Photo: Glenn Bartley/Vireo

Connecticut Warbler

Oporornis agilis

For many birders, the Connecticut Warbler remains a little-known and mysterious bird. A sluggish and secretive warbler, it spends most of its time hidden low in woods and dense thickets, walking on the ground with slow and deliberate steps. It tends to migrate late in spring and early in fall, missing the peak of birding activity. Its northern nesting grounds (well to the north and west of Connecticut) are mostly in dense and impenetrable bogs.
Conservation status Status not well known, but no obvious declines in numbers. Would be vulnerable to loss of habitat, especially on wintering grounds.
Family Wood Warblers
Habitat Poplar bluffs, muskeg, mixed woods near water; in migration, undergrowth. In breeding season, in United States and eastern Canada, prefers bogs with black spruce or tamarack. In western Canada nests on dry ridges, and in open poplar or aspen stands. In migration, found in undergrowth of lowland woods or in dense thickets in meadows.
For many birders, the Connecticut Warbler remains a little-known and mysterious bird. A sluggish and secretive warbler, it spends most of its time hidden low in woods and dense thickets, walking on the ground with slow and deliberate steps. It tends to migrate late in spring and early in fall, missing the peak of birding activity. Its northern nesting grounds (well to the north and west of Connecticut) are mostly in dense and impenetrable bogs.
Photo Gallery
  • adult male
  • adult female
  • immature
Feeding Behavior

Forages mainly by walking on the ground, seeking insects among the leaf litter, sometimes flipping over dead leaves. Also walks along branches, picking prey from crevices in bark. In migration, may forage in small flocks with others of its kind.


Eggs

Usually 4-5. Creamy white, with black, brown, or lilac spots. Incubation period and roles of the parents are not well known. Apparently only rarely parasitized by cowbirds. Young: Both parents apparently care for young; age at which they leave the nest is not well known.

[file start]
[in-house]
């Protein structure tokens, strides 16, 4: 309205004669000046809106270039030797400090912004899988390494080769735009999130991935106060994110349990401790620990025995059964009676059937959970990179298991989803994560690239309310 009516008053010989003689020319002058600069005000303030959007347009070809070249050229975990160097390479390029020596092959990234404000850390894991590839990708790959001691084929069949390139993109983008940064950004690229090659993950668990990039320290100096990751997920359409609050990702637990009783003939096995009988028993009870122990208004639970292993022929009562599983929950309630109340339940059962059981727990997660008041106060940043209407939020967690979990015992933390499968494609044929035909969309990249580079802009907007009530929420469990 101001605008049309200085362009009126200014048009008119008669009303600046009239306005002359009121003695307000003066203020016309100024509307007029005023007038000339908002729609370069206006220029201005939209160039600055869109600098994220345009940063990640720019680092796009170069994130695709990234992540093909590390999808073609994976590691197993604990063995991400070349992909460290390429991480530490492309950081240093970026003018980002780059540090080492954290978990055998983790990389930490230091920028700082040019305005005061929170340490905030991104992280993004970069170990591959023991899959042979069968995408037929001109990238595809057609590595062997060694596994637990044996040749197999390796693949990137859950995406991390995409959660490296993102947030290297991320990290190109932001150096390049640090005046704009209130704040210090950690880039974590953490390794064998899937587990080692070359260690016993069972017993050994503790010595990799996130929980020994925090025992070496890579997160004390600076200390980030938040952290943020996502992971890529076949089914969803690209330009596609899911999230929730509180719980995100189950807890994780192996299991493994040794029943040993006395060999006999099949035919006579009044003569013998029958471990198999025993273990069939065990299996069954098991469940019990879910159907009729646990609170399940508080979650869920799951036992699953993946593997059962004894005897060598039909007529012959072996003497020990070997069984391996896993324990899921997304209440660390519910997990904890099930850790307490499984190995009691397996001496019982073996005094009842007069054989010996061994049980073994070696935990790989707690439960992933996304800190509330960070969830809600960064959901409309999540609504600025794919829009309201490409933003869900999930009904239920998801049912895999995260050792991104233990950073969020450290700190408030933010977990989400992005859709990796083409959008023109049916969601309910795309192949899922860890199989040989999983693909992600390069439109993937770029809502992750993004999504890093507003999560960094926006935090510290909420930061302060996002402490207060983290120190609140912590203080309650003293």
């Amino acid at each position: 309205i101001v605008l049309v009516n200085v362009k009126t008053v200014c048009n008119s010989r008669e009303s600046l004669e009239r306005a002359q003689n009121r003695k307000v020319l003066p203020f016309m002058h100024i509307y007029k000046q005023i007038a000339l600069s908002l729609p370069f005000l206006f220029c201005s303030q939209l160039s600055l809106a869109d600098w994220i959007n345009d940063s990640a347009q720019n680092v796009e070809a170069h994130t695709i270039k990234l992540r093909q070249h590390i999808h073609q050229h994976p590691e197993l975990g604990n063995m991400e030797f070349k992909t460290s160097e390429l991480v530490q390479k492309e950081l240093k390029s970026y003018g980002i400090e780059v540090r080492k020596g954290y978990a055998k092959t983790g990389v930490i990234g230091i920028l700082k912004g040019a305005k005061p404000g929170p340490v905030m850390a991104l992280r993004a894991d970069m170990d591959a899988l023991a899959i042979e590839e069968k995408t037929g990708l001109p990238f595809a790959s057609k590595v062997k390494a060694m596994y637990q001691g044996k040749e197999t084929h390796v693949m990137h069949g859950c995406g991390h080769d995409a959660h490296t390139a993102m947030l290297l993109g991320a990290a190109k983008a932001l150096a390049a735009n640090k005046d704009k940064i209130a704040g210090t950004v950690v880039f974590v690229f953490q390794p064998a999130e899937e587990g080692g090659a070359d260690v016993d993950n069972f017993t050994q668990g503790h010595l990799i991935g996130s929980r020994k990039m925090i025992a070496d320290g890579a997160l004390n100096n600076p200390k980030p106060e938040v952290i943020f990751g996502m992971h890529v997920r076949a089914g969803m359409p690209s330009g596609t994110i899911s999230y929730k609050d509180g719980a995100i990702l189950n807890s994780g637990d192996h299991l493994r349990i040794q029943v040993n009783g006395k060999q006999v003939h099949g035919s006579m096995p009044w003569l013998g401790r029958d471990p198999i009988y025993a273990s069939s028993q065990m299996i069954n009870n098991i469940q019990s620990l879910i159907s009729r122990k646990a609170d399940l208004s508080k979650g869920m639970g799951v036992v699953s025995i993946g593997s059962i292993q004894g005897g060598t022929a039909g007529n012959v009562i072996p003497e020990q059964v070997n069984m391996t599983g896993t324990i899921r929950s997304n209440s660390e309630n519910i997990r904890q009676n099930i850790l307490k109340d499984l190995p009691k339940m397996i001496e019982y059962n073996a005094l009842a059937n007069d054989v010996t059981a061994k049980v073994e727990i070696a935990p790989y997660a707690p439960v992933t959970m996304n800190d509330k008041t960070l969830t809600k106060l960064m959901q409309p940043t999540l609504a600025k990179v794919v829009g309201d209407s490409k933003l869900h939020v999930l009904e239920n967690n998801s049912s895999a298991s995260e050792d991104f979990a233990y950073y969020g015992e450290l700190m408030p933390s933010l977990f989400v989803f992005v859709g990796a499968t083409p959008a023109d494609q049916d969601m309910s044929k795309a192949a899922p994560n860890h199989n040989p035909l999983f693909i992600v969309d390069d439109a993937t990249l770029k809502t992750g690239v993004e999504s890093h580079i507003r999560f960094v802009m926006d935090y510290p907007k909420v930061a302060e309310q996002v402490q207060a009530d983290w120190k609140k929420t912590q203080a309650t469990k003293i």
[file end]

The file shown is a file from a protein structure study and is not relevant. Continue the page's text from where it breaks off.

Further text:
Young

Both parents apparently care for young; age at which they leave the nest is not well known.

Diet

Mostly insects. Details of diet not well studied. Undoubtedly feeds mostly on insects, like other warblers. Reported to feed its young on green caterpillars, also seen eating spiders, snails; may sometimes eat seeds and raspberries.


Nesting

Males sing from trees to defend nesting territory. Nest: Hidden in sphagnum moss hummock. In poplar woods, placed next to bunch of dry grass or weeds. Nest is an open cup, constructed of leaves, grass, and bark strips, or sometimes a simple hollow in moss lined with finer stems of grass.

Illustration © David Allen Sibley.
Learn more about these drawings.

Text © Kenn Kaufman, adapted from
Lives of North American Birds

Migration

Migrants enter and leave our area mostly via Florida, moving north-northwest in spring toward Great Lakes, moving south in fall mostly along Atlantic Coast. Migrates relatively late in spring and early in fall.

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Migration

Migrants enter and leave our area mostly via Florida, moving north-northwest in spring toward Great Lakes, moving south in fall mostly along Atlantic Coast. Migrates relatively late in spring and early in fall.

  • All Seasons - Common
  • All Seasons - Uncommon
  • Breeding - Common
  • Breeding - Uncommon
  • Winter - Common
  • Winter - Uncommon
  • Migration - Common
  • Migration - Uncommon
Songs and Calls
A loud, ringing beecher-beecher-beecher-beecher or chippy-chipper-chippy-chipper.
Audio © Lang Elliott, Bob McGuire, Kevin Colver, Martyn Stewart and others.
Learn more about this sound collection.

How climate change could affect this bird's range

In the broadest and most detailed study of its kind, Audubon scientists have used hundreds of thousands of citizen-science observations and sophisticated climate models to predict how birds in the U.S. and Canada will react to climate change.

Learn more

Read more: climate.audubon.org
Wood Warblers Perching Birds

Connecticut Warbler

The darker the color, the more favorable the climate conditions are for survival. The outlined areas represent approximate current range for each season.

More on reading these maps.

Each map is a visual guide to where a particular bird species may find the climate conditions it needs to survive in the future. We call this the bird’s “climatic range.”

The colors indicate the season in which the bird may find suitable conditions— blue for winter, yellow for summer (breeding), and green for where they overlap (indicating their presence year-round).

The darker the shaded area, the more likely it is the bird species will find suitable climate conditions to survive there.

The outline of the approximate current range for each season remains fixed in each frame, allowing you to compare how the range will expand, contract, or shift in the future.

The first frame of the animation shows where the bird can find a suitable climate today (based on data from 2000). The next three frames predict where this bird’s suitable climate may shift in the future—one frame each for 2020, 2050, and 2080.

You can play or pause the animation with the orange button in the lower left, or select an individual frame to study by clicking on its year.

The darker the color, the more favorable the climate conditions are for survival. The outlined areas represent approximate current range for each season. More on reading these maps.
Winter
Summer

Winter Range
Summer Range
Both Seasons
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